Propelled by Lord Fancourt Babberly (junior Ben Austin-Docampo) and his show stealing cross-dressing shenanigans, Brandon Thomas' classic Charley's Aunt maintains its light humor throughout the night. The light show may not be very filling, but like the best tasty treats you'll only notice the pleasantly empty calories before they go to your thighs.
The Montgomery Blair Players are all suprisingly amusing, capably handling each of their roles with aplomb. There's not a weak performer in Charley's Aunt, which focuses on two bachelors' attempt to secure the women of their dreams in marriage. In the process, they force their friend and confidante Babberly to impersonate an old lady: Charley's aunt.
The show is funny and smooth despite being encumbered by the stale dialogue and unlikely coincidences typical of Victorian comedies. Also, though dragging at times, Charley's Aunt maintains the steady pace perfect for this simple comedy.
While the stage direction is good the technical work is excellent. The cast was aided by extravagant sets partly donated from the Kennedy Center that perfectly capture the barely upper-class families' personalities. Furthermore, lighting design (senior Zack Tinkelman), sound design (junior Jesse Galef), and stage crew all contributed to the well-managed and efficient atmosphere.
The skilled production values allow Charley's Aunt to start off with a bang; as two dynamic friends, Jack Chesney (sophomore Eric Glover) and Charley Wykeham (sophomore Ely Portillo) prepare to woo two respectable young ladies. Expecting Wykeham's aunt to arrive that day they invite the girls over, only to have their aunt unexpectedly cancel her appointment with them. Babberly pretends to be Wykeham's aunt as a chaperone is necessary, and of course hilarity ensues. Men vie for the "aunt's" affections, the girls take "her" into their confidence, and events only become more complicated when Wykeham's real aunt becomes involved.
Director Kelly Newman keeps the action coming as Babberly is compromised by the arrival of his own love interest while he is still stuck playing an old lady. However, all's well that ends well in this light production, and happy endings are easily expected for all of the couples, even the real aunt: Donna Lucia d'Alvadorez (junior Katie Aboudou). Aboudou is capable and stately while her ward Ela Delahay (junior Lindsay Hocker) is beautifully innocent, calmly slowing down the show's hectic pace and announcing the arrival of the romantic part of the evening. Each are dressed in vibrantly excellent costumes while the men are also easily presentable in their smooth suits. Fortunately, the couples maintain enough chemistry to make the final twists enjoyable if not believable.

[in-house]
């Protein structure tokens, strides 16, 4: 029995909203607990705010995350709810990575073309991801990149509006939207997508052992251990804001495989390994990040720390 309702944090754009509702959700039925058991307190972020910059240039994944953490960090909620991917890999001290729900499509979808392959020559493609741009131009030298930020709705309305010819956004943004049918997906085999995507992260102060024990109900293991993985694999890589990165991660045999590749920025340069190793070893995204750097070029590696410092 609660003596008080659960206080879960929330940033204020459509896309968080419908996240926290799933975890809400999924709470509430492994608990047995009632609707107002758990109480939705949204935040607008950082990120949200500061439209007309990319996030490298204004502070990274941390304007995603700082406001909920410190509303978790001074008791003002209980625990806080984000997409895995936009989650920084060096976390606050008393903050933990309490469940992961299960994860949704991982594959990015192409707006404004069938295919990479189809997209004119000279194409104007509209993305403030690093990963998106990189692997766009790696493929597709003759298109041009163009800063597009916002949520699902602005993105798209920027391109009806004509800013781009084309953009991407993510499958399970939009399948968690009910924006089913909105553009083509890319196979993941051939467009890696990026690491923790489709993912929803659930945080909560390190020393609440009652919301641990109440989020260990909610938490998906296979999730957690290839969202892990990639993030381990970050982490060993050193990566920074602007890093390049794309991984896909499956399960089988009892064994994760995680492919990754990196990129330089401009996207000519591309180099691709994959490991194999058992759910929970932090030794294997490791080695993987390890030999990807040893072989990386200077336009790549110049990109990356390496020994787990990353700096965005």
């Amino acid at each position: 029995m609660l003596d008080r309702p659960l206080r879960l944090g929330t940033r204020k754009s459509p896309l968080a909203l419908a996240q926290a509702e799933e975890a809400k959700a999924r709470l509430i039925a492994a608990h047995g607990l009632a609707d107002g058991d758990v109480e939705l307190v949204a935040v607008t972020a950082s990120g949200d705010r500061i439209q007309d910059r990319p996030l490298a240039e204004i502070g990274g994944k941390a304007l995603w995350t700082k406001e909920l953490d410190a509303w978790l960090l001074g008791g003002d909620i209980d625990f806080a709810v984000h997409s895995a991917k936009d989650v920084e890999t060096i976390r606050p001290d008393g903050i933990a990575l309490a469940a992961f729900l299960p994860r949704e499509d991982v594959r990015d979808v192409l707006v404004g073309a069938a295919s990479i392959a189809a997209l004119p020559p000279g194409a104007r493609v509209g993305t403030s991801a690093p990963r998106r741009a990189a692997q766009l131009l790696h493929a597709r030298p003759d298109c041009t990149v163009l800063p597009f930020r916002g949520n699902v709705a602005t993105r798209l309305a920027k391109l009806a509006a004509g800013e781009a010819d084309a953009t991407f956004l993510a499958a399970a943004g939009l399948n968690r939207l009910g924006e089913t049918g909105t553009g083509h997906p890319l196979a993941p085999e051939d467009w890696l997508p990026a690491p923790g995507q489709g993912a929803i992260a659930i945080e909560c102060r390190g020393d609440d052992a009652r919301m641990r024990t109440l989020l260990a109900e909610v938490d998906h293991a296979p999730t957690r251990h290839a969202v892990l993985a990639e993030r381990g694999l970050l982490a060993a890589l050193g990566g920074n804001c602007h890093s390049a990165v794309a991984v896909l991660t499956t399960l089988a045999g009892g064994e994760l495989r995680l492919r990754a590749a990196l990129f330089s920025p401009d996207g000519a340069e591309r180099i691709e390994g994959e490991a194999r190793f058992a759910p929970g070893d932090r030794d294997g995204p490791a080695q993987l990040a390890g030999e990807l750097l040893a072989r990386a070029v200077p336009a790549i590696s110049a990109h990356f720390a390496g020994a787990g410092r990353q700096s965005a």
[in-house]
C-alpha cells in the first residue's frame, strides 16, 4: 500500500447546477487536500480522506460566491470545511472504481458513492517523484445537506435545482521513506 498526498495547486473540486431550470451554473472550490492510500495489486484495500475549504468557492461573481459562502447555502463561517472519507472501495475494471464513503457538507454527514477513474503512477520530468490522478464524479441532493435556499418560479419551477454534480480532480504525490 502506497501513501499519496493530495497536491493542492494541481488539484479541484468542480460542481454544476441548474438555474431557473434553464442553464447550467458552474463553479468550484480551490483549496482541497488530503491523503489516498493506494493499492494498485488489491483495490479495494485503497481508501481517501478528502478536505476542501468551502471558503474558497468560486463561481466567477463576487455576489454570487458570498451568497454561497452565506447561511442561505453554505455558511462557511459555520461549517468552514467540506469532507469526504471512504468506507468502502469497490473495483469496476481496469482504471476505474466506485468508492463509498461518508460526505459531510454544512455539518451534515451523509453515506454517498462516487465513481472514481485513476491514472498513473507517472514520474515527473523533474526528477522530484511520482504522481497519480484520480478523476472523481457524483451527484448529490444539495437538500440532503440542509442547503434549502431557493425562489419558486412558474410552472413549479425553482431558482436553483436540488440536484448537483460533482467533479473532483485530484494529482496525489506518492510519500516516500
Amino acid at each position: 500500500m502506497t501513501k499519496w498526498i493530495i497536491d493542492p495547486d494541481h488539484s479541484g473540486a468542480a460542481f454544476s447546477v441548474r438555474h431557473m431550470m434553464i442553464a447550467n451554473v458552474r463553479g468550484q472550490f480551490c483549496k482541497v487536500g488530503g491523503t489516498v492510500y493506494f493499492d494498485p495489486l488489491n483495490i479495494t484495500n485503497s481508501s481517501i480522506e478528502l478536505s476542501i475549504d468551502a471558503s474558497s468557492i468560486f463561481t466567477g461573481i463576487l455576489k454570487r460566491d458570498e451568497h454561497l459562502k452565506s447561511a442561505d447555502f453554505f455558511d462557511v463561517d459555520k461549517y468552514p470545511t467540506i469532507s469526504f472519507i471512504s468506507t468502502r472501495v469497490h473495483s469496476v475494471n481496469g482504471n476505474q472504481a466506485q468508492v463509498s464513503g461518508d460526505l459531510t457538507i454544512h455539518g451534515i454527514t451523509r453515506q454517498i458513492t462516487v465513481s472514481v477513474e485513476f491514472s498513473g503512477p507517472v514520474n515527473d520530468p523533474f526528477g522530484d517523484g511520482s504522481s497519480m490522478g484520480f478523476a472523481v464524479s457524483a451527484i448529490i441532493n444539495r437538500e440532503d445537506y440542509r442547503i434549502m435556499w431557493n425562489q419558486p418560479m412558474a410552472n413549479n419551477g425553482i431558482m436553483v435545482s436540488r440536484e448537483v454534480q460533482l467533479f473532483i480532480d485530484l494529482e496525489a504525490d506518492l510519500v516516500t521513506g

The rest of the cast is also memorable, especially the love interests Amy Spettigue (junior Piper Hanson, Wykeham's) and Kitty Verdun (junior Cynthia LeFevre, Chesney's). Though the Victorian comedy allows them little room for character development they each remain elegant and worthy of the men's affections. Brassett (senior Annie Peirce), Sir Francis Chesney (sophomore John Visclosky), and Stephen Spettigue (junior Brian Koss) round out the cast; nailing their characters and lines. Koss and others do overuse the word "deuce" however; the fault of the play's turn of the (last) century slang.
The cast overcame several minor obstacles, including Austin's forgetting a consequential letter (an error ignored by the cast) and original cast member Welch Canavan's absence. Koss does a good job stepping in for Canavan as the play's closest thing to a villain, annoying Babberly mercilessly. This dynamic provides one of Charley's Aunt'smany funny sequences, as Koss chases the shifty Babberly, intent on securing "her" love (and money). Charley's Aunt was clearly a success, receiving three standing ovations (one for Austin), and entertaining a near packed house (a surprise for a weeknight showing).
Charley's Aunt will be showing tonight and Saturday (11/15 and 11/16) 7:30 at Montgomery Blair High School.
Tickets are available at the show ($4 for students, $6 for adults).
Josh Gottlieb-Miller. More »